Ben Davis interview: ‘The Banshees of Inisherin’ cinematographer
“The film was like working with a canvas all the time,” declares cinematographer Ben Davis B.S.C. about the painterly visual aesthetic of “The Banshees of Inisherin,” which he says was ultimately more rewarding than challenging. For our recent webchat he adds, “it was terrific to work on. People say it must have been really challenging, but you know, the challenging thing about making the film was that we were living that life. We were on this tiny island in a very sort of claustrophobic environment. A lot of people for a long time, during a pandemic. So, if anything that there was the emotional challenge of that, but luckily no one cut their fingers off thankfully,” he smiles. Watch our exclusive video interview above.
In “The Banshees of Inisherin,” jaded folk musician Colm (Brendan Gleeson) abruptly ends his life-long friendship with his drinking buddy Pádraic (Colin Farrell) on the fictional island of Inisherin, a small remote community off the coast of Ireland during the Irish Civil War. Pádraic’s caring and forthright sister Siobhán (Kerry Condon) and troubled local simpleton Dominic (Barry Keoghan) attempt to repair the damaged relationship by helping to defuse the escalating stand-off between the men, but their collective efforts prove fruitless as Colm’s resolve intensifies, leading to inevitably shocking consequences. The Searchlight Pictures black tragicomedy was written and directed by Oscar winner Martin McDonagh, reuniting Farrell and Gleeson, who previously worked together on McDonagh’s directorial debut “In Bruges” (2008) and with Condon after previous collaborations on stage in “The Lieutenant of Inishmore” and “The Cripple of Inishmaan,” and McDonagh’s last Oscar-winning film “Three Billboards Outside Ebbing, Missouri.”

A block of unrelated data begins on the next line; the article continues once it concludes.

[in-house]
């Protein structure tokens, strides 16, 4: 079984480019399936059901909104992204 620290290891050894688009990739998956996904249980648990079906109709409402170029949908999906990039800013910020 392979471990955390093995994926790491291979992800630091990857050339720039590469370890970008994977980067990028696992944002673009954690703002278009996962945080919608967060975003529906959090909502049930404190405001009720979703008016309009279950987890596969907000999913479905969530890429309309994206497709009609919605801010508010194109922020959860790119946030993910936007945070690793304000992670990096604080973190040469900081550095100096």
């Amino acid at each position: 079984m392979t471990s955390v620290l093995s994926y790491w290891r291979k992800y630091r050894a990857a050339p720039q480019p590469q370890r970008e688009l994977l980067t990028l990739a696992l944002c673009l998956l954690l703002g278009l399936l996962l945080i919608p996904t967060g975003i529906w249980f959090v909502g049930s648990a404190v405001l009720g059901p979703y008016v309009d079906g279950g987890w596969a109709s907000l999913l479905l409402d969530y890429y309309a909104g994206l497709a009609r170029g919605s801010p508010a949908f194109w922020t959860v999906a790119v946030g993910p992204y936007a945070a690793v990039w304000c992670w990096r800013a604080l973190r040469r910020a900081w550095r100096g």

Davis expertly utilizes the dimmed lighting that permeates the film’s interiors, contrasted against the more exposed and atmospheric wind-swept emerald greens and grey skies of its exteriors. The D.P. also plays around with our perception of the characters in those spaces, by ensuring that the viewer doesn’t make much eye contact with some characters until later in the film; an intentional emotional distance until we gradually get closer to them. “It’s a way of drawing the audience in,” Davis explains. “You set them back from the scene to observe it. When you look at a scene, it’s always good to look at it and say, ‘if I was watching this particular dynamic take place and I was invisible, if I was a fly on the wall, where would I want to observe it from?’ And that’s always a good starting point. I always think that when blocking a scene now, but there was this idea that as things start to become more and more unhinged,” he says, “that we would gradually put the audience into place where it becomes slightly uncomfortable because of the proximity of the camera. I think proximity of camera is always really important. You know, where you are, because it’s about where you are emotionally putting the audience. So, the idea was to sit them back at the beginning, make them feel relaxed, and then as it sort of starts to unravel, you want to get to a place where it’s uncomfortable.”